Doc. no.   WG21/N1939=J16/06-0009
Date:        2006-02-24
Project:     Programming Language C++
Reply to:   Kevlin Henney <kevlin@curbralan.com>
                Beman  Dawes <bdawes@acm.org>

Any Library Proposal for TR2

Introduction

This paper proposes addition of a library component to the C++ Standard Library Technical Report 2. The proposal is based on the Boost Any Library (see www.boost.org/libs/any).

The library provides a type-safe container for single values of value types. The Boost version of the library is widely used. The library would be a pure addition to the C++ Standard Library TR2.

There are times when a generic (in the sense of general as opposed to template-based programming) type is needed: variables that are truly variable, accommodating values of many other more specific types rather than C++'s normal strict and static types. We can distinguish three basic kinds of generic type:

  1. Converting types that can hold one of a number of possible value types, e.g. int and string, and freely convert between them, for instance interpreting 5 as "5" or vice-versa. Such types are common in scripting and other interpreted languages. boost::lexical_cast supports such conversion functionality.
     
  2. Discriminated types that contain values of different types but do not attempt conversion between them, i.e. 5 is held strictly as an int and is not implicitly convertible either to "5" or to 5.0. Their indifference to interpretation but awareness of type effectively makes them safe, generic containers of single values, with no scope for surprises from ambiguous conversions.
     
  3. Indiscriminate types that can refer to anything but are oblivious to the actual underlying type, entrusting all forms of access and interpretation to the programmer. This niche is dominated by void *, which offers plenty of scope for surprising, undefined behavior.

The proposed any class (based on the class of the same name described in "Valued Conversions" by Kevlin Henney, C++ Report 12(7), July/August 2000) is a variant value type based on the second category. It supports copying of any value type and safe checked extraction of that value strictly against its type.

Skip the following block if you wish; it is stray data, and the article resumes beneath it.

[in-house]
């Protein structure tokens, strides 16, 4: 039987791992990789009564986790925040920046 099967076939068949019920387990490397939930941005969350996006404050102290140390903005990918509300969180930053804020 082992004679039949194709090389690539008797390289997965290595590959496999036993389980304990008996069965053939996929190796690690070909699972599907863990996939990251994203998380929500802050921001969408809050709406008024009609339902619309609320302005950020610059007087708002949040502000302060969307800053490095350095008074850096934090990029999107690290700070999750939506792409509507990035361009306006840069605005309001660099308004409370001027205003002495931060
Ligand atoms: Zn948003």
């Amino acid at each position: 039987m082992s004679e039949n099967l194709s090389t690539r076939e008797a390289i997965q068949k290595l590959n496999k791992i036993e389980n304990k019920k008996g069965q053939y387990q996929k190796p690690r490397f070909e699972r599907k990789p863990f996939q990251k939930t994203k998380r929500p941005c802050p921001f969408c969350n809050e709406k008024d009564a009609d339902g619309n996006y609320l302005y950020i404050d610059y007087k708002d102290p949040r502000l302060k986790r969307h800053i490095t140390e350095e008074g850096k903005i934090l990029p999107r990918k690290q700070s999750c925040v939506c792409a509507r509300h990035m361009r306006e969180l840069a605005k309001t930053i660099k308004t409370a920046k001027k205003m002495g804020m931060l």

A similar design, offering more appropriate operators, could be used for a generalized function adaptor, a generalized iterator adaptor,  and other object types that need uniform runtime treatment but support only compile-time template parameter conformance. Such components are not proposed here.

Examples

The following code demonstrates the syntax for using implicit conversions to and copying of any objects:

#include <list>
#include <any>

using std::tr2::any_cast;
using std::tr2::any;

typedef std::list<any> many;

void append_int(many & values, int value)
{
    any to_append = value;
    values.push_back(to_append);
}

void append_string(many & values, const std::string & value)
{
    values.push_back(value);
}

void append_char_ptr(many & values, const char * value)
{
    values.push_back(value);
}

void append_any(many & values, const any & value)
{
    values.push_back(value);
}

void append_nothing(many & values)
{
    values.push_back(());
}

The following predicates follow on from the previous definitions and demonstrate the use of queries on any objects:

bool is_empty(const any & operand)
{
    return operand.empty();
}

bool is_int(const any & operand)
{
    return operand.type() == typeid(int);
}

bool is_char_ptr(const any & operand)
{
    try
    {
        any_cast<const char *>(operand);
        return true;
    }
    catch(const std::tr2::bad_any_cast &)
    {
        return false;
    }
}

bool is_string(const any & operand)
{
    return any_cast<std::string>(&operand);
}

void count_all(many & values, std::ostream & out)
{
    out << "#empty == "
        << std::count_if(values.begin(), values.end(), is_empty) << std::endl;
    out << "#int == "
        << std::count_if(values.begin(), values.end(), is_int) << std::endl;
    out << "#const char * == "
        << std::count_if(values.begin(), values.end(), is_char_ptr) << std::endl;
    out << "#string == "
        << std::count_if(values.begin(), values.end(), is_string) << std::endl;
}

The following type, patterned after the OMG's Property Service, defines name-value pairs for arbitrary value types:

struct property
{
    property();
    property(const std::string &, const any &);

    std::string name;
    any value;
};

typedef std::list<property> properties;

The following base class demonstrates one approach to runtime polymorphism based callbacks that also require arbitrary argument types. The absence of virtual member templates requires that different solutions have different trade-offs in terms of efficiency, safety, and generality. Using a checked variant type offers one approach:

class consumer
{
public:
    virtual void notify(const any &) = 0;
    ...
};

Proposed Text

This clause describes components that C++ programs may use to perform operations on objects of a discriminated type.